Covisint upgrades catalogue-management system

Automotive industry business exchange Covisint is upgrading its catalogue-management system to allow suppliers to more easily do...

Automotive industry business exchange Covisint is upgrading its catalogue-management system to allow suppliers to more easily do business with buyers.

The new system, which will go live in five languages on 30 June, uses e-Merge catalogue content-management software from Colarado, USA-based Requisite Technology.

With the new system, suppliers will be able to upload, modify and manage catalogue content in a central repository, according to Greg Wong, global catalogue product manager at Covisint.

The new technology will replace Covisint's legacy system, Covisint Tracker, which Wong described as time-consuming and difficult to use.

Wong said using the Covisint Tracker, a home-grown system, is a manual process. Covisint must first accept catalogue data in a variety of formats, such as flat files or XML documents, then bring that content to a central repository, where it's manually evaluated and standardised. Next, Covisint has to produce versions of the catalogue that will work with the procurement systems of its buyers.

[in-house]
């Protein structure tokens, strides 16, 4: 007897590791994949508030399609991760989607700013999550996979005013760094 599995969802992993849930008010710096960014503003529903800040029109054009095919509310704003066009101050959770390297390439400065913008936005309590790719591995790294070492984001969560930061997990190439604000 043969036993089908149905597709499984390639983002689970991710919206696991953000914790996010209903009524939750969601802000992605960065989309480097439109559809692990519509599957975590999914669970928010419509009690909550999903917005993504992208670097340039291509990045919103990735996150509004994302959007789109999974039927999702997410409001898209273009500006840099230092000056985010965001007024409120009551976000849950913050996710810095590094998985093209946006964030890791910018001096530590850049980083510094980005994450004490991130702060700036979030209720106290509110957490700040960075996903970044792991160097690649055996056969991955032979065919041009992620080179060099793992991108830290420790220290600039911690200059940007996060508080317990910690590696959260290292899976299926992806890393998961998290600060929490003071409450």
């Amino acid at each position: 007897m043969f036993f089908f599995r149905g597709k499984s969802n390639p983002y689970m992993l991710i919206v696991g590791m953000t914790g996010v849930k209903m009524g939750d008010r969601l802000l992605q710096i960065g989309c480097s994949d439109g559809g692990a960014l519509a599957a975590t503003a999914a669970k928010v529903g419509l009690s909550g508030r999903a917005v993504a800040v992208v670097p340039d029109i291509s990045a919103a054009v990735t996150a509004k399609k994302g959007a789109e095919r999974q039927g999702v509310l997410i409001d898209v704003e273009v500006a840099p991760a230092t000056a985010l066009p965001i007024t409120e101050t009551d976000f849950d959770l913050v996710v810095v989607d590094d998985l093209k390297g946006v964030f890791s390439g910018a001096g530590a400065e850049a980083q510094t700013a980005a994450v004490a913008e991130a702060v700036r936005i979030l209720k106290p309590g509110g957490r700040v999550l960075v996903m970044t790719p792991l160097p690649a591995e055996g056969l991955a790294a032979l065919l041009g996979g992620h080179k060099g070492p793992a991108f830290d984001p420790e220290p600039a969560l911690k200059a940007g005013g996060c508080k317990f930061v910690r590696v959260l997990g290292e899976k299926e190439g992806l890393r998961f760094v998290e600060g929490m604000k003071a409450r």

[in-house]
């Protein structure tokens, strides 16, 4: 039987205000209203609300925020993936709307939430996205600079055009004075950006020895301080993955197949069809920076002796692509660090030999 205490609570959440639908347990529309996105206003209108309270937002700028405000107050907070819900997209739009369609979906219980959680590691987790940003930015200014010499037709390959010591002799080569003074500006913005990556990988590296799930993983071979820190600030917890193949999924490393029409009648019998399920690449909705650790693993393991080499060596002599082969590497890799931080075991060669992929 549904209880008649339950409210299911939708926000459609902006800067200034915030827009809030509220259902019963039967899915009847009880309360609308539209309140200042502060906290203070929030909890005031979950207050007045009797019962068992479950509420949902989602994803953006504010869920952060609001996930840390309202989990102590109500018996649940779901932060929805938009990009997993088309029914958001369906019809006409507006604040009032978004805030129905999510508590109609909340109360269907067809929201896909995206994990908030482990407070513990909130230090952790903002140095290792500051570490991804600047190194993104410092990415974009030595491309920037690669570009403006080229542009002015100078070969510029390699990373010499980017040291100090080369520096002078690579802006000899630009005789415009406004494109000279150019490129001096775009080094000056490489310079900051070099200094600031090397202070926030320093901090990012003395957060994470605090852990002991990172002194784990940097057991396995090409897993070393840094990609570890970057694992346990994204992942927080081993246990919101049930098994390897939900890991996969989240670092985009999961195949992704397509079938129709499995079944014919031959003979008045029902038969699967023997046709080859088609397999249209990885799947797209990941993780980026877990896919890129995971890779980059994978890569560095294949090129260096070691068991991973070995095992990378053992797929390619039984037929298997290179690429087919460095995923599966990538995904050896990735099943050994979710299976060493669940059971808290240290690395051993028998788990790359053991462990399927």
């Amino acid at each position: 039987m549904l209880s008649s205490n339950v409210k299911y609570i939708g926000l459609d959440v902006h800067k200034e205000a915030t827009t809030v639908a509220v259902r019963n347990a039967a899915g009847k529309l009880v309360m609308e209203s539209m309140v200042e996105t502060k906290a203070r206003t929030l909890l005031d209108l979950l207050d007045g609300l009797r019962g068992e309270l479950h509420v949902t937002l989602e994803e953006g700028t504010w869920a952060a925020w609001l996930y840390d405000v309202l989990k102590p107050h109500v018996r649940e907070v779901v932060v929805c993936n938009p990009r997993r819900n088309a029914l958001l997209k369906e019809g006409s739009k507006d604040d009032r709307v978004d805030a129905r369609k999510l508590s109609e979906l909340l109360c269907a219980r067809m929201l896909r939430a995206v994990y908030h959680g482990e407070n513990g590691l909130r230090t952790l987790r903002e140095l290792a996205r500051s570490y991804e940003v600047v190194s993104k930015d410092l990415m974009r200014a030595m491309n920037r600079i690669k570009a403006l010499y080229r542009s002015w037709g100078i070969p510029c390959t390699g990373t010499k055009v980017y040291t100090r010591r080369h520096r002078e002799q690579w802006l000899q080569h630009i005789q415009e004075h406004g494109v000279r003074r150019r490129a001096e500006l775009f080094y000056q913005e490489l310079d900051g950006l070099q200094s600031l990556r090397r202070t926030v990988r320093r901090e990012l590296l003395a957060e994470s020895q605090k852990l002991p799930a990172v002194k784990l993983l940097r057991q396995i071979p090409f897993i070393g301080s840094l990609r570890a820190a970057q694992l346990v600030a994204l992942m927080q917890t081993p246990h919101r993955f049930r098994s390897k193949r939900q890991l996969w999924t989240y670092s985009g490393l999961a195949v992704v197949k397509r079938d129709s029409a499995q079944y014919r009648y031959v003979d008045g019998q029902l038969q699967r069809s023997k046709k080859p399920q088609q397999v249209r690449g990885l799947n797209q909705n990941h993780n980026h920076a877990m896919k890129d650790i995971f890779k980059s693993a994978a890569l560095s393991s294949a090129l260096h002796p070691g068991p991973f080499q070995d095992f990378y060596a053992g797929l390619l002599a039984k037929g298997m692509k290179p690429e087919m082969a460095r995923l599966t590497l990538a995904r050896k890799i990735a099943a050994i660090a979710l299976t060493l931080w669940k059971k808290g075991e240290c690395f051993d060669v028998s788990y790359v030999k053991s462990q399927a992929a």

In addition, Covisint Tracker only allows suppliers to approve the entire catalogue. If one item is wrong, then the whole catalogue is rejected, Wong said. This means that it will take longer for a supplier to get his catalogue online and into the hands of buyers, he said.

The new application will enable Covisint to approve the items that are correct and reject only the ones that are incorrect, so buyers can get the content more quickly.

"Currently, it takes a few months for a supplier to get his catalogue to buyers," Wong said. "With the new application, it will only take about a week."

Covisint is hoping the new application will bring more suppliers on board by giving them the tools necessary to work more efficiently with buyers.

Albert Pang, an analyst at IDC, said he thinks the new system will help jump-start Covisint's supplier-enablement program, which he said has been disappointing because of the general reluctance of second and third-tier suppliers to work with Covisint.

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